“Yields on US government debt, which move inversely to prices, have surged during May and peaked this week, leaving holders nursing their worst monthly loss since December 2010. The immediate cause was concern that the Federal Reserve would soon start to “taper” its open-ended bond purchases – with far-reaching consequences for US debt markets and perhaps signalling a turning point in the 30-year Treasury bull market.”
--Financial Times, 31 May 13
Sometimes I think that I’m living in my own separate universe. Here is what I believe to be true:
1. The Fed has, for the first time in its history, adopted an explicit employment target.
2. The policy tool being utilized to achieve this target is the expansion of the monetary base (the Fed’s balance sheet) in order to expand the money supply (M2) in order to stimulate NGDP and business activity (which determines employment growth).
3. One way to express what the Fed is doing is that, because it cannot lower the nominal funds rate, it must reduce the real funds rate by raising inflation expectations from their current historically low levels.
4. Raising inflation expectations (which will require higher actual inflation, given the Fed’s low credibility) will raise bond yields, and rising bond yields are therefore an important measure of policy success.
5. If the Fed decides to prematurely end or to reverse QE, inflation expectations will not be raised, policy will lose its stimulative effect, and NGDP and employment growth will be lower. Bond prices will remain low.
The conventional wisdom in the financial media today is that QE, by buying Treasury bonds, “artificially” riased their prices. The current wisdom is that ending QE would eliminate this bond price-support system, and bond yields would rise to their “normal” pre-Crash levels. Talk of ending QE is said to be bearish for bonds, which is 100% wrong.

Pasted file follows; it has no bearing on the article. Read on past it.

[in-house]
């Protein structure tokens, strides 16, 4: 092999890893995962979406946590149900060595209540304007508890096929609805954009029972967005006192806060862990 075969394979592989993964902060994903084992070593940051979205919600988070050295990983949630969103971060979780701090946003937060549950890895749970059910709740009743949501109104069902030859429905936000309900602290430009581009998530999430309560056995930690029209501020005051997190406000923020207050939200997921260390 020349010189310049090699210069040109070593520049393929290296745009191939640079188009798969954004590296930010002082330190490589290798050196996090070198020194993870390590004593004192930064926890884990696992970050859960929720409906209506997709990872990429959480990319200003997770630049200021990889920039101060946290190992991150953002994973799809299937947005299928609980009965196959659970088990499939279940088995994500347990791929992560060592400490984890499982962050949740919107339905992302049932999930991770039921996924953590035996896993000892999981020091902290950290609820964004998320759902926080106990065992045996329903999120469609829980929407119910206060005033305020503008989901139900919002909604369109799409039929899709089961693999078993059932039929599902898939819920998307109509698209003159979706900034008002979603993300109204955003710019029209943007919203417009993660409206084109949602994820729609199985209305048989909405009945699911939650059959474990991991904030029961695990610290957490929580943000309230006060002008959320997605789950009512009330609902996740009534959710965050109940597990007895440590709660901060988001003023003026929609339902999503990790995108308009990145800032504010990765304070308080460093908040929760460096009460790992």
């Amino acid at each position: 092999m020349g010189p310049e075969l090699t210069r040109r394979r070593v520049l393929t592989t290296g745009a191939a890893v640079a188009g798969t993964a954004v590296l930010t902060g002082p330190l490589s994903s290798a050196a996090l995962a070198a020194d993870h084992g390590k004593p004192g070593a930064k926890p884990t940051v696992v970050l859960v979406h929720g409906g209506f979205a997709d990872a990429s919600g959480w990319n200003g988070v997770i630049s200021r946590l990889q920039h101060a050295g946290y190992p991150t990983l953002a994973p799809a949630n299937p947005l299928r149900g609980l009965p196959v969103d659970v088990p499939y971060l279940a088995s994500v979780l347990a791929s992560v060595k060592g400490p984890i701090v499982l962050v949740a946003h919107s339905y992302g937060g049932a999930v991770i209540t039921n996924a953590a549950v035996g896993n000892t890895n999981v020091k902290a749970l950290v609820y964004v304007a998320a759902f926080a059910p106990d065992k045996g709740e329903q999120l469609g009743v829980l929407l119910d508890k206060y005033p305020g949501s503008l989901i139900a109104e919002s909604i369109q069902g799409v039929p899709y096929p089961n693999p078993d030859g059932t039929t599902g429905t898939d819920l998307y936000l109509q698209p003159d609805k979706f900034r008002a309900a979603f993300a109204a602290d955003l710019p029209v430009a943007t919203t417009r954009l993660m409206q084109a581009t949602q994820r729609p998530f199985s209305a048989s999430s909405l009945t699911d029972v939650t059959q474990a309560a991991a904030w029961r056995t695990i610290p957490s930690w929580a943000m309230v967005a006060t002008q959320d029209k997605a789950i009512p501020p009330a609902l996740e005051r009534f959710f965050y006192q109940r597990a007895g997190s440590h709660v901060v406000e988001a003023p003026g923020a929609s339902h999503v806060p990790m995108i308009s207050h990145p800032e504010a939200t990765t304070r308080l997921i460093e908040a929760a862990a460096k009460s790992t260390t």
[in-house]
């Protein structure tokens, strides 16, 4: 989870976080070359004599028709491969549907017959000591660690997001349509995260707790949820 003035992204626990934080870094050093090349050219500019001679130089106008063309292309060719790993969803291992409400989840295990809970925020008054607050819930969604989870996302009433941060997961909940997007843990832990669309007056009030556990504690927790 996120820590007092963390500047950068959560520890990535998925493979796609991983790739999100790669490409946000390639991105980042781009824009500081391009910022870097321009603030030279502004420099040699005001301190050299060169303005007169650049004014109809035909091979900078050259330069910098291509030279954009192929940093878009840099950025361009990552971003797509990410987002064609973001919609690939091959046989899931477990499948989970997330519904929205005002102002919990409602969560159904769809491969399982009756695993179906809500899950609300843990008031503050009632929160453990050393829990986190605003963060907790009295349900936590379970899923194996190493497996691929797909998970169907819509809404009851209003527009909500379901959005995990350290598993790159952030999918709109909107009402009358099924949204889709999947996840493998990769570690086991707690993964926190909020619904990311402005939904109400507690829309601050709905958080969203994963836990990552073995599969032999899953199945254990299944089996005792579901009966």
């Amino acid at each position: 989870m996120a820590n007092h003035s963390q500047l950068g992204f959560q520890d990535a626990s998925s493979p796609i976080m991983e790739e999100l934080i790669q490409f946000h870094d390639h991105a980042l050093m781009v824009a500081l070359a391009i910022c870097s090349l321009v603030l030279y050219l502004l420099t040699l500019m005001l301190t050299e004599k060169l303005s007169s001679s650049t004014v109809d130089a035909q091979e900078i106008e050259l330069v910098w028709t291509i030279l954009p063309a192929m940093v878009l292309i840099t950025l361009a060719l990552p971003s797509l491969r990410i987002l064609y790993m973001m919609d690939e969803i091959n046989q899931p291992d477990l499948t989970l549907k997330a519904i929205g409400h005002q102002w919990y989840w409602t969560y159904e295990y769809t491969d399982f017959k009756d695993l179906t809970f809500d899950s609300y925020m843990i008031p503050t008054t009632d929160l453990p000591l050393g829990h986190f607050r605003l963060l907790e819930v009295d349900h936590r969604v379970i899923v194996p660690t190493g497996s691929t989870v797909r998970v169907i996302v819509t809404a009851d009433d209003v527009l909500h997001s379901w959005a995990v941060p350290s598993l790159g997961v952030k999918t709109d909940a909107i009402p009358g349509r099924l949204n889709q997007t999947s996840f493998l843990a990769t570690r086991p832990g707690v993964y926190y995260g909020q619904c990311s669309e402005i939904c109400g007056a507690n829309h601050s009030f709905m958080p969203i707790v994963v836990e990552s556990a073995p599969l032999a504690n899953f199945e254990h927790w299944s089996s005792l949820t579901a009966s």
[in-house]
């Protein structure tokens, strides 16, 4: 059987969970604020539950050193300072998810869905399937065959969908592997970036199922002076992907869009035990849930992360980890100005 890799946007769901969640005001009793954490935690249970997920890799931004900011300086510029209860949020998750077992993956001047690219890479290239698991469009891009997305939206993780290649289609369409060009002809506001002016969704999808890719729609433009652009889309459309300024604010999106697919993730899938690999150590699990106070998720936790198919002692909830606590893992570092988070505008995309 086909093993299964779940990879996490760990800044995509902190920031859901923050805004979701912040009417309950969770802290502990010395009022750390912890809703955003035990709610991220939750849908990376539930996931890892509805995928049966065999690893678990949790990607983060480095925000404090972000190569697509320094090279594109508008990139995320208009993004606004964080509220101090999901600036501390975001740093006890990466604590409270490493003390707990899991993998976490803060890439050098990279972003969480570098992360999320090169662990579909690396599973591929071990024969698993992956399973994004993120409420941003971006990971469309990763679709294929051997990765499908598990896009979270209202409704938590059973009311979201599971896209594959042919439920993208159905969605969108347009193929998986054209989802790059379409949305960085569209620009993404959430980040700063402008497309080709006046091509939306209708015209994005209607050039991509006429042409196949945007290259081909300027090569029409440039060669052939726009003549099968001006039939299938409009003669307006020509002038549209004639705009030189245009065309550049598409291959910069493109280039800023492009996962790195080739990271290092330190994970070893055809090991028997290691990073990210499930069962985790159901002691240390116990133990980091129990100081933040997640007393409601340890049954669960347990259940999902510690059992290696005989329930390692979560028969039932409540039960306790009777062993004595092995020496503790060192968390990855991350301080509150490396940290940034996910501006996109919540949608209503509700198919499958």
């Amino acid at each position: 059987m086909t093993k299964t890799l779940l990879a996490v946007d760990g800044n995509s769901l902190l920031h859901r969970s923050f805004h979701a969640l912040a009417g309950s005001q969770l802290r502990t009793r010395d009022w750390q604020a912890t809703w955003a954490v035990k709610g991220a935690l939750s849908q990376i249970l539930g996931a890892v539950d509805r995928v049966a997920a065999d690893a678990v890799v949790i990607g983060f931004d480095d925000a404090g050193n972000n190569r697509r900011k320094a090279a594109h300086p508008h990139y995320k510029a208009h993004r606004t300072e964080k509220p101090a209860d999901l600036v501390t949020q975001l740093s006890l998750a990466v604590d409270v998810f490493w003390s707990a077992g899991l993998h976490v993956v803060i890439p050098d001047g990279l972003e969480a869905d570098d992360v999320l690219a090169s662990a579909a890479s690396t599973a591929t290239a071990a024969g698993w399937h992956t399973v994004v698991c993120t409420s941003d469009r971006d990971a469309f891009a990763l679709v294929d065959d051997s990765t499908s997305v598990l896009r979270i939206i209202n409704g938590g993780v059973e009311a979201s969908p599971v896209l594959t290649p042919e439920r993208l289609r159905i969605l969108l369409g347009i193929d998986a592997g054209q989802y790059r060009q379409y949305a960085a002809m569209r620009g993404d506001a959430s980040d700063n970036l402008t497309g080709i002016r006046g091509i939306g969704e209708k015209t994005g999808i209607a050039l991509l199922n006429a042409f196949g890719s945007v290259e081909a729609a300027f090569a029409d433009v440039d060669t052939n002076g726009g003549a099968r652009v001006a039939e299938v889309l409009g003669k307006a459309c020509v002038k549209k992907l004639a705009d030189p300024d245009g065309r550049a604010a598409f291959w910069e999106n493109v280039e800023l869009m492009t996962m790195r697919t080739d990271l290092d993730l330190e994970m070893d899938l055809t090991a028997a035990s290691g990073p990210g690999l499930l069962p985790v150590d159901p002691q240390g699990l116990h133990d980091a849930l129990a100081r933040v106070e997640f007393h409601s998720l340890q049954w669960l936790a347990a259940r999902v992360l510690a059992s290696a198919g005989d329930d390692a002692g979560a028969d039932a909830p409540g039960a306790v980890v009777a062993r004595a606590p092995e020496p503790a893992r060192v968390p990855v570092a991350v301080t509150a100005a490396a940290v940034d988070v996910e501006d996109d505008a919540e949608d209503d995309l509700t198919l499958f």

Wouldn’t be wonderful if inflation-targeting had the by product of lower bond yields? The more inflation that we had, the lower yields would go. Even though prices would be rising at, say, a 4% rate, investors would only demand a 10-year bond yield of 1.5%. We could then pay off the national debt by reducing its real value.
But the world doesn’t work that way. Bondholders demand a real yield, and react negatively to the fear of higher inflation. When the Fed was creating double-digit inflation in the late seventies, bond yields were also in the double digits; there was no free lunch then.
It is said that the Fed has been creating “artificial demand” for bonds, driving their prices above where the market would otherwise have them. But the Fed, despite its “massive” purchases, only owns a small proportion of marketable long-term government securities. The price of bonds is still set by the market, not the Fed. Rates are low because the market hasn’t fully bought the story that QE will produce “normal” inflation in the future, perhaps because inflation is currently 50% below target.
My interpretation of the recent bond sell-off is that the market is beginning to see the glimmerings of higher growth sometime in the future, which would lead to higher short and long-term interest rates as the current “extraordinary accommodation” is withdrawn. In other words, QE3 has begun to work its magic, and as it does, bond yields should slowly rise to normal levels. This is consistent with rising stock prices, reflecting expected earnings growth, despite rising interest rates. As stocks go up and bonds go down, the equity risk premium should decline from its current historic highs.
There is a possible scenario in which inflation and growth resume their pre-Crash levels, the funds rate rises, and bond prices fall substantially. The size of the potential loss involved in a resumption of 3-4% bond yields is very substantial. Somebody out there would be clobbered, and there would be considerable financial turmoil. The key question is how big and how leveraged the carry trade is today, and who is doing it to excess.